Farmer leaders from the three states that make up Northern Soy Marketing are taking advantage of a rare opportunity to submit formal comments to the United States Trade Representative (USTR) regarding various trade barriers affecting Upper Midwest soybean farmers.

In September, growers associations from Minnesota, North Dakota and South Dakota together submitted comments regarding USTR’s annual report to Congress on China’s compliance with World Trade Organization (WTO) commitments, and they are also preparing further comments to be published in USTR’s National Trade Estimate Report on foreign trade barriers.

“Our three nonpartisan associations represent the interests of more than 40,000 farmers who grow soybeans in our tri-state region, and USTR represents our side on this vitally important issue,” said Joe Smentek, Minnesota Soybean Growers Association Executive Director. “Submitting these comments gives us a rare chance to illustrate to USTR the barriers we still face and a chance to advocate to the administration to fix those barriers.”

COVID-19 presented a unique opportunity to farmer leaders and others to formally express their concerns to USTR’s Trade Policy Staff Committee, as the agency normally would hold in-person hearings in preparation for its annual report to Congress.

“China is such an enormous and important market for our growers,” Smentek said. “We’ve made a strong case in our comments that the USTR should prioritize the elimination of these barriers in talks around the Phase Two trade deal.”

Trade barriers with China have been particularly harmful to growers in Minnesota, North Dakota and South Dakota – states whose soybeans primarily ship to Asia out of the Pacific Northwest. In 2017, the last year prior to China’s imposition of this trade restriction, 90% of all Minnesota soy exports went to China, while 70% of all soybeans produced in North Dakota and South Dakota went to China.

China committed to follow WTO rules when it became a member in 2001. However, in December of 2017, China unilaterally imposed a less-than-1% foreign material (FM) requirement under threat of halting all imports of U.S.-origin soybeans. A 2% FM threshold is normally allowed in U.S. commodity soybean export shipments.

China’s changes, which went into effect Jan. 1, 2018, resulted in uncertainly and immediately caused U.S. soybean exports to decline – months before the start of the U.S.-China tariff war. Unless USTR gets the regulations removed, they will continue to restrict U.S. soybean exports even after the U.S.-China tariff dispute ends.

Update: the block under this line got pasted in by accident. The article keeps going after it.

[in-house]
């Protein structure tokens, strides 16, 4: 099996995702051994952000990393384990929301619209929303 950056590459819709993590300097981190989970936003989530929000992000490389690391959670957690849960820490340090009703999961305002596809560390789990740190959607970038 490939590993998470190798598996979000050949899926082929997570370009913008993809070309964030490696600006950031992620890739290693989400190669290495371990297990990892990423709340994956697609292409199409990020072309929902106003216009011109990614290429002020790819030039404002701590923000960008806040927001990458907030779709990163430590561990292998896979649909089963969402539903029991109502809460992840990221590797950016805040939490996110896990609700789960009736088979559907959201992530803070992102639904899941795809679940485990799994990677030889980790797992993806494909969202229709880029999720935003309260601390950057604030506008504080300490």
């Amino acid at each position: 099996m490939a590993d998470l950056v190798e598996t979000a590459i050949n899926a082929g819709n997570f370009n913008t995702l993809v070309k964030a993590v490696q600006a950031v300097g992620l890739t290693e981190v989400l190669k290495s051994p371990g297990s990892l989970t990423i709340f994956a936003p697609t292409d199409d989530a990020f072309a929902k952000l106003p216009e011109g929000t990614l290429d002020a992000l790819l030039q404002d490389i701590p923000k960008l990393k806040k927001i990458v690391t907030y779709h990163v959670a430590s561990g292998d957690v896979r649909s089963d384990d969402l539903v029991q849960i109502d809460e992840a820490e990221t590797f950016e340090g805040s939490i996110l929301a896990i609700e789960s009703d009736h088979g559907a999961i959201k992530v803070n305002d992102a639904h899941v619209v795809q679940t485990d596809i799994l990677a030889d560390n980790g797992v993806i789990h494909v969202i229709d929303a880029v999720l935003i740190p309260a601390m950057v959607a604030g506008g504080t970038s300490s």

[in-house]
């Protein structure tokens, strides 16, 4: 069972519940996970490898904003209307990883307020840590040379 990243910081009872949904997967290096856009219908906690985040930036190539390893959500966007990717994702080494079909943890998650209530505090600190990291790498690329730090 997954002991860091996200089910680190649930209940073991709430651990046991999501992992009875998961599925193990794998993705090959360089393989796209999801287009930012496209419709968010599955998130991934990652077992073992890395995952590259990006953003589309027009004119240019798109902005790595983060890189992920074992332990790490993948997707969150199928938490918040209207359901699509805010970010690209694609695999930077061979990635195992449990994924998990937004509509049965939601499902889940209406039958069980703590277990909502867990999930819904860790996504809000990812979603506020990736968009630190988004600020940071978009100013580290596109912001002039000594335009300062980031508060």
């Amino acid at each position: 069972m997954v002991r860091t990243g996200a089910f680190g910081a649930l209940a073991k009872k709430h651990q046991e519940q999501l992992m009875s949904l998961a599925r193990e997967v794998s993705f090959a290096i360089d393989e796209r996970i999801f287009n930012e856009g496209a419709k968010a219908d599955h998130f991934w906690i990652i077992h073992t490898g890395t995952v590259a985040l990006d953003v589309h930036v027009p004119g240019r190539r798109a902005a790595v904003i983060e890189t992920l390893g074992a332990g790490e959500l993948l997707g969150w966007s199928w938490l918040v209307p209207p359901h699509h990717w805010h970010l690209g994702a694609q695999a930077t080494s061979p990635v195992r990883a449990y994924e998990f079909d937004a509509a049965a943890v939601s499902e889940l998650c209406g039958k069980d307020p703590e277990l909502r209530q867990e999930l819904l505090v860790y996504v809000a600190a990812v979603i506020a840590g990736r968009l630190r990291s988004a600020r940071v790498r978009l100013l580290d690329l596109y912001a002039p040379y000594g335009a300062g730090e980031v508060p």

Since Upper Midwest farmers rely heavily on soybean exports, they appreciate any opportunity to speak on specific trade barriers. In late September, Minnesota Soybean Director of Market Development Kim Nill met with officials from USDA, USTR and several associations engaged in ag commodity export promotion to confirm specific details of the overseas export trade barriers and restrictions against U.S. soy exports.

“We came out of the meetings recognizing that China’s less-than-1-percent foreign material requirement restricts market access for U.S. commodity-grade soybeans,” Nill said. “Since this was the first in-person meeting these officials have had with outsiders since March, that alone confirmed and made more rock-solid that this is a major foreign trade barrier.”

MSGA plans to submit comments on at least 10 trade barriers and restrictions, though the organization believes there are currently more than 90 such issues.

“We know that there are dozens of trade barriers that are damaging U.S. soy exports,” Nill said. “However, we need to have the documentation and proof to be able to submit comments on all of the issues.”

After Oct. 29, USTR will combine and summarize all submitted comments to create its annual NTE Report. The 700-page document is USTR’s literal “to do” list for the subsequent 12 months as it negotiates trade agreements and works to remove barriers against all U.S. exports around the world.